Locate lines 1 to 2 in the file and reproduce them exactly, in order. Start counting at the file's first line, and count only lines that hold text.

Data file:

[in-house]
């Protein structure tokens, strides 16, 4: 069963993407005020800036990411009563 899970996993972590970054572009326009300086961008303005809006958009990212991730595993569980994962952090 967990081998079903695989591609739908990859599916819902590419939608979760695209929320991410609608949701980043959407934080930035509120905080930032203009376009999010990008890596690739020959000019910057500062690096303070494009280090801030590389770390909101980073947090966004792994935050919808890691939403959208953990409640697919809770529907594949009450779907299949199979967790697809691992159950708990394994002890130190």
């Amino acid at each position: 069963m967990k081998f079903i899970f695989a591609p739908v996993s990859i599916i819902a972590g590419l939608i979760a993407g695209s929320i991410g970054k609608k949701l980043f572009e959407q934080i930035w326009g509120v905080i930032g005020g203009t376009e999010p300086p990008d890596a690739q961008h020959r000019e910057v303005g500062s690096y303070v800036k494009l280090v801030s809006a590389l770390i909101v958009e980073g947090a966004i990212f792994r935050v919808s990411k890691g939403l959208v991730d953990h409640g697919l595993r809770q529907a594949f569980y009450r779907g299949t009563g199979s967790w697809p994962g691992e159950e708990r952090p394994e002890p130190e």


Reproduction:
[in-house]
């Protein structure tokens, strides 16, 4: 069963993407005020800036990411009563 899970996993972590970054572009326009300086961008303005809006958009990212991730595993569980994962952090 967990081998079903695989591609739908990859599916819902590419939608979760695209929320991410609608949701980043959407934080930035509120905080930032203009376009999010990008890596690739020959000019910057500062690096303070494009280090801030590389770390909101980073947090966004792994935050919808890691939403959208953990409640697919809770529907594949009450779907299949199979967790697809691992159950708990394994002890130190």